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The Agony of Greek Jews, 1940-1945
By Steven B. Bowman
STANFORD UNIVERSITY PRESS Copyright © 2009 Board of Trustees of the Leland Stanford Junior University
All right reserved.
Chapter One The Jews of Greece to World War I
The present work tells the story of the Jews in Greece during the period of the Holocaust. Although the destruction of Greek Jewry occurred from 1943 to 1945, the suffering lasted for a subsequent decade, and their adjustment to that experience continues to the present.
The physical attack on Greek Jewry began in 1941 with the Nazi conquest, but an economic, social, and political assault predated the vicissitudes of World War II. To understand the experiences of Greek Jewry during the Holocaust, it is useful to trace their varied encounters with the Modern Greek state. Hence, the introductory chapters summarize aspects of the prewar period to acquaint the reader with the decline of Greek Jewry, which paralleled a number of contemporary developments that seemed to promise a better future. Unfortunately, Greek Jewry was doomed to succumb to a renascent Greek nationalism that, like its Hellenic forebears, was strong enough to absorb (at least culturally) all the disputant ethni within the borders of the new state. The failure of the new Greek polity to Hellenize and integrate the newly acquired ethnic groups of the Southern Balkans was later exploited in the Nazi occupationpolicy of divide and control. Additionally the occupiers ex-acerbated the endemic stasis [civic strife] in Greek political society to their own advantage.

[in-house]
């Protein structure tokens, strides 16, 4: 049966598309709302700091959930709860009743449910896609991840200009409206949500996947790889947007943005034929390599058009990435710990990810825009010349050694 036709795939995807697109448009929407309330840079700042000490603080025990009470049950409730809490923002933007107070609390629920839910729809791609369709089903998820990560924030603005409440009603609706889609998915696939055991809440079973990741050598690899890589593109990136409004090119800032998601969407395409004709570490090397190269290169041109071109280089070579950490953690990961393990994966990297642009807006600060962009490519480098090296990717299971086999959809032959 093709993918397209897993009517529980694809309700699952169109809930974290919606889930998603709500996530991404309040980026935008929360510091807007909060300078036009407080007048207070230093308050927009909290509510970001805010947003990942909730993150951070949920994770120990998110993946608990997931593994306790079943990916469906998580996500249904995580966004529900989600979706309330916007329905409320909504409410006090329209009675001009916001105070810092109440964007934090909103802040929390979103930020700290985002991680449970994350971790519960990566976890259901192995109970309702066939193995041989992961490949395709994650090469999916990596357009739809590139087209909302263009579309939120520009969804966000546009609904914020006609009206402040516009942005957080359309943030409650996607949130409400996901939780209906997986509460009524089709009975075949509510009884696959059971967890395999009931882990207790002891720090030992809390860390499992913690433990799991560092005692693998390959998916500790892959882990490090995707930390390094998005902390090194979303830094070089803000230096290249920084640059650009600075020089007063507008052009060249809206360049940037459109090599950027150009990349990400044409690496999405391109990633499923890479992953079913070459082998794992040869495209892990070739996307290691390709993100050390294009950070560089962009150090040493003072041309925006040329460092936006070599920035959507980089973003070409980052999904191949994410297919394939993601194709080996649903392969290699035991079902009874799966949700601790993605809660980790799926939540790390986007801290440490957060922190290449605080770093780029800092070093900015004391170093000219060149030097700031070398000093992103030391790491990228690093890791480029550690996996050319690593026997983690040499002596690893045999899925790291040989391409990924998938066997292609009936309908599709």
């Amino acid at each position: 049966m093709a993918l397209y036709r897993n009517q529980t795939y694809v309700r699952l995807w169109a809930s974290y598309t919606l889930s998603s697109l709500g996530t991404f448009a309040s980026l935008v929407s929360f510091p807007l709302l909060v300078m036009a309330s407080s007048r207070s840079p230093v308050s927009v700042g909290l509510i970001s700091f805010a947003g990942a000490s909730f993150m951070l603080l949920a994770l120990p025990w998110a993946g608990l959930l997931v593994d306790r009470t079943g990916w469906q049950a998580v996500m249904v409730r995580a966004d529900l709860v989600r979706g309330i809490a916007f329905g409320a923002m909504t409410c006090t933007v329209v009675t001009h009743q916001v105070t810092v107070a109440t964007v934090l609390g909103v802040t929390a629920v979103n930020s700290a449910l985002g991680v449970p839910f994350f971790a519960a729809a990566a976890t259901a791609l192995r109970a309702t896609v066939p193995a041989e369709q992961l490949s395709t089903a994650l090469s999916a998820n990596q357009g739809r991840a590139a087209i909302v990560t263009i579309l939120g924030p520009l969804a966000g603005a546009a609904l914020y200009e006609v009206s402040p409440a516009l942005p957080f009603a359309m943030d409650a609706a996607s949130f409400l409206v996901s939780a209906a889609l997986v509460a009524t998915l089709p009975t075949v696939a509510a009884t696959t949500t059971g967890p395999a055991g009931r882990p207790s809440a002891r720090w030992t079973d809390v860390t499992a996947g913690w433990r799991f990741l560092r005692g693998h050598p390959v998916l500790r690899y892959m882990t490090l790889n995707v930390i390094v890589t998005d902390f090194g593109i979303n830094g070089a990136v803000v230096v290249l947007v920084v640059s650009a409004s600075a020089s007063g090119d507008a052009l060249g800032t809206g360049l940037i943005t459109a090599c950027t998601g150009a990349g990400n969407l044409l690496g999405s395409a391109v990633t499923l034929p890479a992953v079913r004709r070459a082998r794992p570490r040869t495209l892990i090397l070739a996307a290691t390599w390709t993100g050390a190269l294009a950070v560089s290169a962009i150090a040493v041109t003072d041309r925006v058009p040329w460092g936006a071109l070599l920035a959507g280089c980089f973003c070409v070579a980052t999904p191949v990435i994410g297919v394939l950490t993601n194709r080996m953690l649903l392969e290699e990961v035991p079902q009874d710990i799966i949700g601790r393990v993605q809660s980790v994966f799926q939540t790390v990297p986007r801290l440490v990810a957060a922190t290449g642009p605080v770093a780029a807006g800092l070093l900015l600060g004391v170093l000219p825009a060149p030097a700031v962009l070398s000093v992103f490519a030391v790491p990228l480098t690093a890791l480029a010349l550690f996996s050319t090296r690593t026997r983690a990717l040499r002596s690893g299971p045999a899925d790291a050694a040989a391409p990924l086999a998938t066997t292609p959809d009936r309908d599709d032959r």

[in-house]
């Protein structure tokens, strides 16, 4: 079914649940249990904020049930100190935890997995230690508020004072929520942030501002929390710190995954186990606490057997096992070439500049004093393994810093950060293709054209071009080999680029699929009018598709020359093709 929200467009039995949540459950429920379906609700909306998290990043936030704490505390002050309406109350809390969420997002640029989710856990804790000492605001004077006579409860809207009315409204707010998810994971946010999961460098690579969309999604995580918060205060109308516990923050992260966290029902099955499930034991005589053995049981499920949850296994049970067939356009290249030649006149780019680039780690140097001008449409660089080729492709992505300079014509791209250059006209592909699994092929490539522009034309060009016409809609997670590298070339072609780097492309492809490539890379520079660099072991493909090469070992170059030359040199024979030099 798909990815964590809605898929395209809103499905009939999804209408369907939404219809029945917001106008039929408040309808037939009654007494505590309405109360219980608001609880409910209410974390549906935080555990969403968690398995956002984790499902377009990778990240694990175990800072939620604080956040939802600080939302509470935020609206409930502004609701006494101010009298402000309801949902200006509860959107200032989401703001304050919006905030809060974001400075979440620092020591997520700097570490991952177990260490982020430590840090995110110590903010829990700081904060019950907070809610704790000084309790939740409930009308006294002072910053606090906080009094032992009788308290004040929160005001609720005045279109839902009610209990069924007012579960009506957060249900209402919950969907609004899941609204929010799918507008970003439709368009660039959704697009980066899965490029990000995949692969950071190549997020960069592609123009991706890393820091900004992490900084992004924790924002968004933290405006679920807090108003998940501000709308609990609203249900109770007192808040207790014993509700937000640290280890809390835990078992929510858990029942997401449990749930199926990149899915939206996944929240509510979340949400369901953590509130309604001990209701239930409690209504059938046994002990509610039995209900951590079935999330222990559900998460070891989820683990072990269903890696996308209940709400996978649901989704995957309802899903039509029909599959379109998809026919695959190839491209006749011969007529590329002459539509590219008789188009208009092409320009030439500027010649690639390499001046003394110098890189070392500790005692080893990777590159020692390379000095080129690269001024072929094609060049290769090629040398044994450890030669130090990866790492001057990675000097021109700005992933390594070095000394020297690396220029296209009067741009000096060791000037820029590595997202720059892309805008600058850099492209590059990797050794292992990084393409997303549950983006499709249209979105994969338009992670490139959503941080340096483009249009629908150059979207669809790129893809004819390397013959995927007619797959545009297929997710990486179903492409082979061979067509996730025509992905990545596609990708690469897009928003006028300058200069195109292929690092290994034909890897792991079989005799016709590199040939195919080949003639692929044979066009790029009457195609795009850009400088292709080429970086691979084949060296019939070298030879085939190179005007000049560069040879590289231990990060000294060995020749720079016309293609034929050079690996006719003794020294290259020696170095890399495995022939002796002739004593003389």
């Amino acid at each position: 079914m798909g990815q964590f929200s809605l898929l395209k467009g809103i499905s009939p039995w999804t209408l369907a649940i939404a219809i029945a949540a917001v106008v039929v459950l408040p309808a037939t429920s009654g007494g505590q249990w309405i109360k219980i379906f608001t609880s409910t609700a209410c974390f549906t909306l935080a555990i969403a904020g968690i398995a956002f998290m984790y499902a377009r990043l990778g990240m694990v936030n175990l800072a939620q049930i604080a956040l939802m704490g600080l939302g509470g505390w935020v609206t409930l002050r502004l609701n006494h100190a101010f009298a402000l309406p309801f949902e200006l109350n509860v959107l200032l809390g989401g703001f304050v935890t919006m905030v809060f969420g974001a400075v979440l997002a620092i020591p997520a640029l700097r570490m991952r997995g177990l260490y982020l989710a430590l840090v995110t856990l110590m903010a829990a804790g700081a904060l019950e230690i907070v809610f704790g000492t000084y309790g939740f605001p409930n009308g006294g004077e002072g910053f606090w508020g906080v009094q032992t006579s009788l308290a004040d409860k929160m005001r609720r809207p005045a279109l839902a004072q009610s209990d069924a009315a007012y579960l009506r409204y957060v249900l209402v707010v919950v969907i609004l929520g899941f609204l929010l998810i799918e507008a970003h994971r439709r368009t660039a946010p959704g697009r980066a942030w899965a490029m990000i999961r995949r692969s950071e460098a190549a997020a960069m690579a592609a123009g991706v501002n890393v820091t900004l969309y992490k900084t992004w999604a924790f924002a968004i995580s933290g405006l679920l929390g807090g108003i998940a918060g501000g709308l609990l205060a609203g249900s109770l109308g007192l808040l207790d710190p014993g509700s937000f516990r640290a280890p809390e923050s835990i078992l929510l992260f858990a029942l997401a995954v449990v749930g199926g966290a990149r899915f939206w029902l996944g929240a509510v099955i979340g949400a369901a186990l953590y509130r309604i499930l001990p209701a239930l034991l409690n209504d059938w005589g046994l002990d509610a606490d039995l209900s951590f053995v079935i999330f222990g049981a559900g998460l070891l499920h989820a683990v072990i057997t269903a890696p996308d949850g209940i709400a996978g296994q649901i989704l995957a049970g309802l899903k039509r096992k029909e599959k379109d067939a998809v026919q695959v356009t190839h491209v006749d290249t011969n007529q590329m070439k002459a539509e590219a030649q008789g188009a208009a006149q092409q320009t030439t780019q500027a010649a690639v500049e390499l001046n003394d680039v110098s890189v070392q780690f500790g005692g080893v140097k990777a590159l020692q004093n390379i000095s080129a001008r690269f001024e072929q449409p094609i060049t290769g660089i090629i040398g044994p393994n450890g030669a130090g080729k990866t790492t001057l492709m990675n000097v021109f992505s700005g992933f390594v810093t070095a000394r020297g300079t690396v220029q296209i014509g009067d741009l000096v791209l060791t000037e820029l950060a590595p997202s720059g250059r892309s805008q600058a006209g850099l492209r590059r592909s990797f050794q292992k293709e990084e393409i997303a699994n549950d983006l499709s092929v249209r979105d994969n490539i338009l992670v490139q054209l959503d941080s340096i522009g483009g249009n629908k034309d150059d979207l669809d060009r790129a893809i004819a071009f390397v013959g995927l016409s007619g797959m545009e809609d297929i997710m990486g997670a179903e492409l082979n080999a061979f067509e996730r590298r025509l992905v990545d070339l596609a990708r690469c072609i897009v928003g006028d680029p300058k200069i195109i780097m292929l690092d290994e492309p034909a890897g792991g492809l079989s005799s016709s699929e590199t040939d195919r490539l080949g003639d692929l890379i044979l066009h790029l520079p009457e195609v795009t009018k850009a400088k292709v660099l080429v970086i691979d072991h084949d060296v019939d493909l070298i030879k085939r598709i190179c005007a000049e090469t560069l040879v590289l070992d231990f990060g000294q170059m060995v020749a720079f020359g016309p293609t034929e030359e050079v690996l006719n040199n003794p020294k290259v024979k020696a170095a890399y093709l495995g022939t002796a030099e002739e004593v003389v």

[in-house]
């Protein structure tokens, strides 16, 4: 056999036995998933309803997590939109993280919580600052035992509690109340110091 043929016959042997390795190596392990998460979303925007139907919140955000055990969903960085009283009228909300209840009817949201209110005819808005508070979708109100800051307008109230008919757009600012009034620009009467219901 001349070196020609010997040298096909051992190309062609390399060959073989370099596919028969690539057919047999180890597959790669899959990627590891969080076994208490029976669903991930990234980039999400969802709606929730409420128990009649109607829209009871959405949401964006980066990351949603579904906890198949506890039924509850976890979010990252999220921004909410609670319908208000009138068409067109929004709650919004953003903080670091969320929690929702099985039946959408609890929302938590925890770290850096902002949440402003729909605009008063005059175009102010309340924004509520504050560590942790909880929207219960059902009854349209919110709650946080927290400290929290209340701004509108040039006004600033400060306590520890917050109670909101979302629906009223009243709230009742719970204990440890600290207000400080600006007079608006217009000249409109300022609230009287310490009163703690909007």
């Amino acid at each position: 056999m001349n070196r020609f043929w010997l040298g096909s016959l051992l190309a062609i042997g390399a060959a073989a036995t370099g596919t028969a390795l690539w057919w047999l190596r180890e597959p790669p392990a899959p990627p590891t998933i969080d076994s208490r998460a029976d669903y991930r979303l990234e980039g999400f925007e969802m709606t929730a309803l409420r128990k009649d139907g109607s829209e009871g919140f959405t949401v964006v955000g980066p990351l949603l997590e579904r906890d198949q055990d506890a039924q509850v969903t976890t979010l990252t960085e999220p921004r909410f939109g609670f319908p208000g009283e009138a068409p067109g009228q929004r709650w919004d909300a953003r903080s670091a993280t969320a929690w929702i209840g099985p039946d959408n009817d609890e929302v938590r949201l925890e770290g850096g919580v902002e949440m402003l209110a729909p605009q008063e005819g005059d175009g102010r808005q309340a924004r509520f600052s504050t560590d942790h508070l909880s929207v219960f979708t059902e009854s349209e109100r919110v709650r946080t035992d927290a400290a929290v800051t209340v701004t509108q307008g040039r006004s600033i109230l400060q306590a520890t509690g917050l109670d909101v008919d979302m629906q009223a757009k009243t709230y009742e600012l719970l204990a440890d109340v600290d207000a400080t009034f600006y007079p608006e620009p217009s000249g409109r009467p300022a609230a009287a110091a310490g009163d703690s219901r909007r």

On the eve of World War II, there were still three distinct worlds of Greek Jewry, each with its own layer of polyglot culture and historical experience. These three areas corresponded to (1) the South, comprising the Peloponnese, Attica, and Boeotia of ancient times and called Morea since the late Byzantine and Ottoman periods; (2) the West, or Epirus and Akarnania; and (3) the North, with Thrace and Macedonia stretching southward into Central Greece (or Stereohellada). The islands of the Ionian and Aegean Seas were, until after World War II, heavily influenced by Italian domination, which effectively colonized the urban environment; Corfu and Rhodes exemplify this tradition, and Italian is still spoken by the older generation. Finally there was Crete: subject to Venice and then the Ottomans, it became part of the new kingdom of Greece in 1913. The Greek Orthodox population of these islands maintained their Greek identity during centuries of foreign domination; the urban Jewish populations, however, adopted in addition the language of the government in power.
The wealthy and sophisticated Hellenistic cities surrounding the Aegean attracted a large Jewish diaspora in the Roman period, but Jews may have been living in the area as early as the last days of the First Temple (6th c. BCE). The continuity of the Jewish settlement in the Peloponnese and Attica through the period of Roman domination is assured; however, data from the middle and late Byzantine periods are scarce and only suggestive of this continuity. On the eve of the fifteenth-century Ottoman conquest of Morea, Jews were still to be found from Thebes to Mistra; during the Turkokratia they were located in all the major centers from Patras to Kalamata and Tripolis to Corinth, with smaller settlements in Thebes and Euboea (Evvia).